Talking with young people about suicide, growing up and learning from a setback needs to take place, experts said.
For one thing, as Bridwell pointed out, suicide is final, though that thought might not enter a young person's mind. It can devastate the living, and others should not look at it lightly, she said.
"It's important for people to honor the deceased without romanticizing the suicide," Bridwell said.
Sgt. Jessica Sullivan of the believes it's important for parents to let their kids know that it's acceptable for them to have all sorts of feelings, particularly at that age.
"It's OK to be upset," she said. "It's OK to be sad."
Experts noted that professional counselors are on the Eastside. They are there to listen--and help. After Larsen-Skube's death, the Issaquah School District also provided counseling services to students.
Sullivan said police can be contacted if adults are concerned about a young person's safety.
"Getting kids care is the No. 1 priority," she said.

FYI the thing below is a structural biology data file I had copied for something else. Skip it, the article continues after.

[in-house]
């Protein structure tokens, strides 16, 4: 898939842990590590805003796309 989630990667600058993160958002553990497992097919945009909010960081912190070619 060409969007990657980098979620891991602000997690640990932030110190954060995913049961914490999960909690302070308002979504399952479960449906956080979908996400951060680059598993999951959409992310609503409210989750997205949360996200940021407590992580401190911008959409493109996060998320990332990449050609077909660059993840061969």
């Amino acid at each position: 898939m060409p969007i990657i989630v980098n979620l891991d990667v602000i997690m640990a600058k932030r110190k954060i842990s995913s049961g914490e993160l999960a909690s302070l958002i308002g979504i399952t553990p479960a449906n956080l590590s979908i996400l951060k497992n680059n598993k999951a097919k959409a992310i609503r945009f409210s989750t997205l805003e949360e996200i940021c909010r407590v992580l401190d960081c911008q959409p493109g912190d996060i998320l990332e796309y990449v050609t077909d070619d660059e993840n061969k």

In a note to Sammamish Patch, one mom expressed this sentiment for Larsen-Skube: "We need a candlelight vigil for her."
Editor's note: Below are community groups and resources that can provide more information about suicide prevention and mental health issues for children and families.Friends of Youth Main office: Redmond
(Topic articles, including spotting suicide warning signs)Main office: Bellevue
(Youth suicide frequently asked questions)Main office: Seattle
James Mazza, associate professor at the University of Washington
(Expert on adolescent mental health and suicide)Main office: Seattle Sound Mental Health Main office: Seattle Crisis Clinic Main office: Seattle Washington State Family Policy Council Main office: Olympia CrossPath Counseling & Consultation Main office: Sammamish